SELECT rows FROM sysindexes WHERE id = OBJECT_ID('Table_Name') AND indid < 2
  6. Include “SET NOCOUNT ON” statement in your stored procedures to greatly reduce network traffic.
  7. Use the “BETWEEN” clause instead of “IN” for greater performance:
    SELECT productId FROM customer
    WHERE productId BETWEEN 1 AND 9

    Instead of:

    SELECT productId
    FROM customer
    WHERE productId IN (1, 2, 3, 4,5,6,7,8,9)
  8. Use Table variables – new feature of MS SQL 2000 instead of temp tables. Table variables are created in memory, not written to the tempdb database, and therefore they are much faster. However, be careful to use them only with not very huge amount of data that you want to allocate in temp tables, otherwise you can easily get the server down.

Indexing Service

What is Indexing Service?

Indexing Service is a base service for Microsoft® Windows® 2000 or later that extracts content from files and constructs an indexed catalog to facilitate efficient and rapid searching.

Indexing Service can extract both text and property information from files on the local host and on remote, networked hosts. The files can be simply members of a selected file system or part of a virtual Web hosted by, for example, Internet Information Services (IIS).

Indexing Service extracts the content by filtering—using filter components that understand a file’s format. The format could include multi-language features such as international languages and locales. A filter component implements the IFilter interface, which supplies methods to read a file to extract text and properties. Windows 2000 and Microsoft Windows XP supply filters for Microsoft Office files, Hypertext Markup Language (HTML) files, Multipurpose Internet Mail Extension (MIME) messages, and plain-text files.

Indexing Service then merges the extracted information into catalogs of indexes for efficient searches. Indexing is the overall process of filtering, creating index entries, and merging them into catalogs.

The final step in the indexing process is creation of a catalog that contains a master index (and any temporary word lists and shadow indexes) storing words and their locations within a set of indexed documents. Subsequently, searching, or querying, the catalogs for particular word combinations uses the master index as well as word lists and shadow indexes to execute queries quickly and efficiently.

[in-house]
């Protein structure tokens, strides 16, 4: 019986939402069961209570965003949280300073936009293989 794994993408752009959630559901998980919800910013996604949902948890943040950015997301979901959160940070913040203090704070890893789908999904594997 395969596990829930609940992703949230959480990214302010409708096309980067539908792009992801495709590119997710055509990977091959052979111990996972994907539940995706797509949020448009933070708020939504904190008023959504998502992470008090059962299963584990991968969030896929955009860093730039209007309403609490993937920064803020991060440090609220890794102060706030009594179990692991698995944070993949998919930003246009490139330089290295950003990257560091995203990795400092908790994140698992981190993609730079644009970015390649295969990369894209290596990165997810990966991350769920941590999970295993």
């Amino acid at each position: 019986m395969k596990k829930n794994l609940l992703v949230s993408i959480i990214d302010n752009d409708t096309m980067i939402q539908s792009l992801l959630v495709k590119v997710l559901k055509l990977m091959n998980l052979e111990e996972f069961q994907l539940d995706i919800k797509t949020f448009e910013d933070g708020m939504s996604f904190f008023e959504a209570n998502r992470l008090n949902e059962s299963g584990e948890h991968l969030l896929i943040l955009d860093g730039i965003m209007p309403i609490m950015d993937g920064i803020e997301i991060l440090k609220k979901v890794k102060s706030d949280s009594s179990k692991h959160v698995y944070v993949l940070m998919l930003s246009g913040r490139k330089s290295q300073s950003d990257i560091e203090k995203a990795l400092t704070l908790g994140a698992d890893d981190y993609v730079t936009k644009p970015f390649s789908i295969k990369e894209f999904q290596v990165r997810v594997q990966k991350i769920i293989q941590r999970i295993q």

Windows 2000 and Windows XP include basic facilities for querying the Indexing Service catalog and for managing the state and properties of Indexing Service itself. These facilities include:

  • When Indexing Service is running, Start/Search/For Files or Folders uses the Indexing Service catalog.
  • The Indexing Service snap-in for the Microsoft Management Console (MMC) provides the means to start, stop, and pause Indexing Service, and to administer many of its properties, such as those defining its catalogs.
  • The Platform Software Development Kit (SDK) provides additional versatile and flexible facilities for programmatically interacting with Indexing Service. These facilities include:
  • Admin and Query Helper objects and ActiveX® Data Object (ADO) methods for use with Microsoft Visual Basic®, Microsoft Visual Basic Scripting Edition (VBScript), Microsoft Visual J++® and Microsoft JScript® development software.
  • ISAPI Extensions for use in .idq, .ida, and .htx files.
  • OLE DB Helper functions for use with Microsoft Visual C++® development system.
  • OLE DB Provider for Indexing Service interfaces for use with Visual C++.
  • IFilter interface for use with Visual C++

Source: MSDN

Introduction to SQL

SQL is a standard language for accessing and manipulating databases.

What is SQL?

  • SQL stands for Structured Query Language
  • SQL lets you access and manipulate databases
  • SQL is an ANSI (American National Standards Institute) standard

What Can SQL do?

  • SQL can execute queries against a database
  • SQL can retrieve data from a database
  • SQL can insert records in a database
  • SQL can update records in a database
  • SQL can delete records from a database
  • SQL can create new databases
  • SQL can create new tables in a database
  • SQL can create stored procedures in a database
  • SQL can create views in a database
  • SQL can set permissions on tables, procedures, and views

SQL is a Standard – BUT….
Although SQL is an ANSI (American National Standards Institute) standard, there are many different versions of the SQL language.

However, to be compliant with the ANSI standard, they all support at least the major commands (such as SELECT, UPDATE, DELETE, INSERT, WHERE) in a similar manner.

Note: Most of the SQL database programs also have their own proprietary extensions in addition to the SQL standard!

Using SQL in Your Web Site

To build a web site that shows some data from a database, you will need the following:

  • An RDBMS database program (i.e. MS Access, SQL Server, MySQL)
  • A server-side scripting language, like PHP or ASP
  • SQL
  • HTML / CSS

RDBMS

RDBMS stands for Relational Database Management System.

RDBMS is the basis for SQL, and for all modern database systems like MS SQL Server, IBM DB2, Oracle, MySQL, and Microsoft Access.

The data in RDBMS is stored in database objects called tables.
A table is a collections of related data entries and it consists of columns and rows.